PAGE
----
"I don't know many other places in the city," Singleton said, "where you can go as many blocks as you can on these corridors without hitting a single traffic light." He also noted that traffic congestion tends to gravitate near Hillcrest, along Fourth, Fifth and Sixth between Washington and Robinson, where commuters are trying to get to the 163 onramp. Dave Schumacher, a planner by day with the Metropolitan Transit Development Board who also sits on the board of WalkSanDiego, which promotes walkable communities, told the audience that, yes indeed, the city has been poorly planned for years.
While he described the area as one of the most walkable in San Diego, he acknowledged that more could be done. "Ironically, older areas tend to be the most walkable," he said. "In the new areas, and here you're talking about the I-15 corridor, people don't even bother coming to meetings like this, because they feel like it's not even worth the bother. The communities are so designed around the automobile that they make walking not a pleasant and safe experience."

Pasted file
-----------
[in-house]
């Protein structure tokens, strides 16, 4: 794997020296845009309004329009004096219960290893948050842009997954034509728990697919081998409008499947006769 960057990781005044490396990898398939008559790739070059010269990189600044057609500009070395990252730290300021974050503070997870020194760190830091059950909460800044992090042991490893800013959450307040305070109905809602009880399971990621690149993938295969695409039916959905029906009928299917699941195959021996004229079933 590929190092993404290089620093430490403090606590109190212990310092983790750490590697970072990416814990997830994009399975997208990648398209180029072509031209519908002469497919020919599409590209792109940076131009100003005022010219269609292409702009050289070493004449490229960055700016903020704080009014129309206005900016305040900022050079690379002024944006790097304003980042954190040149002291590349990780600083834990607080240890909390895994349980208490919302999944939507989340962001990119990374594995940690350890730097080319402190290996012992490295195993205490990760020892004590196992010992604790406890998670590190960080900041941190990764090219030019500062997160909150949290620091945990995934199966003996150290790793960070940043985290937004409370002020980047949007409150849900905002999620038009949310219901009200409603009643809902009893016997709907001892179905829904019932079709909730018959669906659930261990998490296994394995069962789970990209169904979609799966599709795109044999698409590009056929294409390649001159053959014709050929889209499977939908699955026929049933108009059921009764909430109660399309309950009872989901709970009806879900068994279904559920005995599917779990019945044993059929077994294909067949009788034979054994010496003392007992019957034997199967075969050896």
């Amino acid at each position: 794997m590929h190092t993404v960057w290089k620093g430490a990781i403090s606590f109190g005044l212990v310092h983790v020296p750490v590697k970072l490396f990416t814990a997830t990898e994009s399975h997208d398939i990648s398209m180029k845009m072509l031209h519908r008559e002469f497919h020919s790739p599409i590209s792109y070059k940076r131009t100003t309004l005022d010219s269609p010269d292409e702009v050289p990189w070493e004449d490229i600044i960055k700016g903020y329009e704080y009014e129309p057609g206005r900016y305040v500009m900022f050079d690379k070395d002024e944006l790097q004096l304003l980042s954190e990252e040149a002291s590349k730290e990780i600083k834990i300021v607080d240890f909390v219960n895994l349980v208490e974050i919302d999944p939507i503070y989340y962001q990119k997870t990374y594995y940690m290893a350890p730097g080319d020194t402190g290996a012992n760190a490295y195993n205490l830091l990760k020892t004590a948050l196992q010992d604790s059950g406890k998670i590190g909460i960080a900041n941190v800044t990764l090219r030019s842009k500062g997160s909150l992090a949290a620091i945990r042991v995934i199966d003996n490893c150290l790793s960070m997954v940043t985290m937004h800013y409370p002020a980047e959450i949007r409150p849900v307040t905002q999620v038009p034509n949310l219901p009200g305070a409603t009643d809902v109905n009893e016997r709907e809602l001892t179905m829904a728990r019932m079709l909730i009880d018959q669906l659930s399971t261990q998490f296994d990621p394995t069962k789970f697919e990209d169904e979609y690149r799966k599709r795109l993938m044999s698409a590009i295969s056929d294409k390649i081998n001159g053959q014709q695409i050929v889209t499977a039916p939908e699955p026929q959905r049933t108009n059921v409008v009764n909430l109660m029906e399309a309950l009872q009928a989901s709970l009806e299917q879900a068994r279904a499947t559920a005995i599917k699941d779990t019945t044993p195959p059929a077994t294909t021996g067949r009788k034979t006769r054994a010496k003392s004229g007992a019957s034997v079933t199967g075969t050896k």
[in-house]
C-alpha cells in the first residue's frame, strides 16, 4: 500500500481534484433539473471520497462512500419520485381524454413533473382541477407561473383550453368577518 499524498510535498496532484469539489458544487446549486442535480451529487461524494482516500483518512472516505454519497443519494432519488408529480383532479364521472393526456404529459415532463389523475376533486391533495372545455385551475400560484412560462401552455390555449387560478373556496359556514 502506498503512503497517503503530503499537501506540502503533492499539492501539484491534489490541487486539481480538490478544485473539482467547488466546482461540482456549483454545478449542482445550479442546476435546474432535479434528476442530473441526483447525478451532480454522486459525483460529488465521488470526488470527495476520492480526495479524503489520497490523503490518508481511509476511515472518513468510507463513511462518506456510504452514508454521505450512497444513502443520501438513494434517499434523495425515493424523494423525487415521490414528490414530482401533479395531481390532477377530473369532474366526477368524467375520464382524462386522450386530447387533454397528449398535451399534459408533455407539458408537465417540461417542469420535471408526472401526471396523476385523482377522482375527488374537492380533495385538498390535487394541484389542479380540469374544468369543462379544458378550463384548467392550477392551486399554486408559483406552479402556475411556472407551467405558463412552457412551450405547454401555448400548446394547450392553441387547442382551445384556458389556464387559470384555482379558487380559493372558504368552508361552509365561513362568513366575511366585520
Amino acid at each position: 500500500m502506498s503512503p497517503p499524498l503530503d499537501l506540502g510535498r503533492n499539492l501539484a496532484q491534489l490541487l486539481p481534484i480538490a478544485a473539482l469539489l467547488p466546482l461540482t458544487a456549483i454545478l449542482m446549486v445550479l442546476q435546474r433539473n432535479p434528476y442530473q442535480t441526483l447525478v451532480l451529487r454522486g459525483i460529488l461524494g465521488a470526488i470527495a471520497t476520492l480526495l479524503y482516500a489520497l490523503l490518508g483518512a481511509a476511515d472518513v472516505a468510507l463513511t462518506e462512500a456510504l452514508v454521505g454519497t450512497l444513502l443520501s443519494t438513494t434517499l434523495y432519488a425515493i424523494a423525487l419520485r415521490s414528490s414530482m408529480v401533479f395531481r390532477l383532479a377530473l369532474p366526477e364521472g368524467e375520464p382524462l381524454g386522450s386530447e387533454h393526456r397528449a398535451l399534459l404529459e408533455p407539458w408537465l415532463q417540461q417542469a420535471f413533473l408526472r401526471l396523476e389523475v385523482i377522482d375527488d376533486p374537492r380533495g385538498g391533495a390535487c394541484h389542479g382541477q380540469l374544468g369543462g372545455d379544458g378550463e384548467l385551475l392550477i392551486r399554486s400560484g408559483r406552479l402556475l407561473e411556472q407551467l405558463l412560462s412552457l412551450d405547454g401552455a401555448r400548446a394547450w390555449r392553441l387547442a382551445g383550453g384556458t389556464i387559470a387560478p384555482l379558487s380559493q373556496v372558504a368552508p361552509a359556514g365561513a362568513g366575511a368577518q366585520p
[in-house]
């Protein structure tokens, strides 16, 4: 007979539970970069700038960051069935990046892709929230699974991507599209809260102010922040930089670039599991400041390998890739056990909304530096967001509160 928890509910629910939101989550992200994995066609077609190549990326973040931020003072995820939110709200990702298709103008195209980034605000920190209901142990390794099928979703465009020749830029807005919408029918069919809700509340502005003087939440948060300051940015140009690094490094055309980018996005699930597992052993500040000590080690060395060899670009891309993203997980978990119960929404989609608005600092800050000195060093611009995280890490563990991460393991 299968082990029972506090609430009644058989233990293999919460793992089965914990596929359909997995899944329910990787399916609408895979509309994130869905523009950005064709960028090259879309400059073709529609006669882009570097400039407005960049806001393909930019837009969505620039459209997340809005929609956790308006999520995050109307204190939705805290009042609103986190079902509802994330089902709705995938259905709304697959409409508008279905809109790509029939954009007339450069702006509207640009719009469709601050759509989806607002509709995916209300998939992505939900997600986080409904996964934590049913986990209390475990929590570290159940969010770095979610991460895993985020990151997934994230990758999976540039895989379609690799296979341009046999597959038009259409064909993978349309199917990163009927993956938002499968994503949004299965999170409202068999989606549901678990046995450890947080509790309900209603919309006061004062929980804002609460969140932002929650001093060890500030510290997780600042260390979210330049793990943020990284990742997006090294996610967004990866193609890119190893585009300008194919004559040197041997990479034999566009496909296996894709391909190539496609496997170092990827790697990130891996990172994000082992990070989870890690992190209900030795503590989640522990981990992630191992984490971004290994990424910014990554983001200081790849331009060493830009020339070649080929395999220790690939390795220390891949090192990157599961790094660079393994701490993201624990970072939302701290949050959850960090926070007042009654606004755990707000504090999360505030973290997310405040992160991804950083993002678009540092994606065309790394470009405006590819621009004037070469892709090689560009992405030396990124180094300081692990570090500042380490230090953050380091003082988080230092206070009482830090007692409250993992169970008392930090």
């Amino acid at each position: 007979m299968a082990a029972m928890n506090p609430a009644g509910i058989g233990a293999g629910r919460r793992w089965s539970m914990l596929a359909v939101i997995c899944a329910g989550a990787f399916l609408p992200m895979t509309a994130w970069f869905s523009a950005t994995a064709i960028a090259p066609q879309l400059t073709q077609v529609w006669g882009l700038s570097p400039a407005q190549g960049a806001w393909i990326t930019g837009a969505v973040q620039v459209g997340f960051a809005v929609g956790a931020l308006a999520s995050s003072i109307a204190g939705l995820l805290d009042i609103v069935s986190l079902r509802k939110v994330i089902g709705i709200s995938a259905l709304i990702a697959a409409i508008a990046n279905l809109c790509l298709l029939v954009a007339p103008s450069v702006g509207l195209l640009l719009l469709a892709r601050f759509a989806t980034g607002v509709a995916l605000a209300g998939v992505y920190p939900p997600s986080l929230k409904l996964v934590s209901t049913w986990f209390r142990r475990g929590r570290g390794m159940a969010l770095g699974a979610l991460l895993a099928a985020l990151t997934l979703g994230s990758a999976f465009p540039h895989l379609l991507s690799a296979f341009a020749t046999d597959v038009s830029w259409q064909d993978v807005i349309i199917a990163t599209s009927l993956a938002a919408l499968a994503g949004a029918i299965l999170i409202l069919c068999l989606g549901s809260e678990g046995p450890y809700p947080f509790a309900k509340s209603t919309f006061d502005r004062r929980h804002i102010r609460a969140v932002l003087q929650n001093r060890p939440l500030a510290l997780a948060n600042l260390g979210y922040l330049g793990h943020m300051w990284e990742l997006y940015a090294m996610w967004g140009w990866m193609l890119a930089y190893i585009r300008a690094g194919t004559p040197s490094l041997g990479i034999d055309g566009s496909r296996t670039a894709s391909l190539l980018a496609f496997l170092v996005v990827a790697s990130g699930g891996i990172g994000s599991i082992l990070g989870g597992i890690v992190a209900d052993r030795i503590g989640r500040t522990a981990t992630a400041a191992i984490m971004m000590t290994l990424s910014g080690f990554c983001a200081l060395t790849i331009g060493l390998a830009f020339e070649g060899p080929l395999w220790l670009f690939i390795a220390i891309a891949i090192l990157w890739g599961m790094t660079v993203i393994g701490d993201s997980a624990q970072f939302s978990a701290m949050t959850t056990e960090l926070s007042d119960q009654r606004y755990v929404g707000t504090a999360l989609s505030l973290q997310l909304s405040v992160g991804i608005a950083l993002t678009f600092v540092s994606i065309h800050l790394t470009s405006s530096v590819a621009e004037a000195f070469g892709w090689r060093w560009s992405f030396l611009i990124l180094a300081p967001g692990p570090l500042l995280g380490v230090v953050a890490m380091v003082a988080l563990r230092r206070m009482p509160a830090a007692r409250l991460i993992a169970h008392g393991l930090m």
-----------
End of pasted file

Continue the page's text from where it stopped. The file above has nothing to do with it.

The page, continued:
But with the city's recent adoption of a new street-design manual, hope for pedestrians is in the offing. And that's where traffic calming comes into play. The planners all agreed that methods to slow down traffic are numerous-even the new manual speaks only to a handful of solutions, from curb pop-outs that shorten the distance pedestrians must traverse at intersections, to a host of new vocabulary terms-road humps, speed tables, channelization, traffic diverters, chicanes and roundabouts. (The manual is available on the city's website.)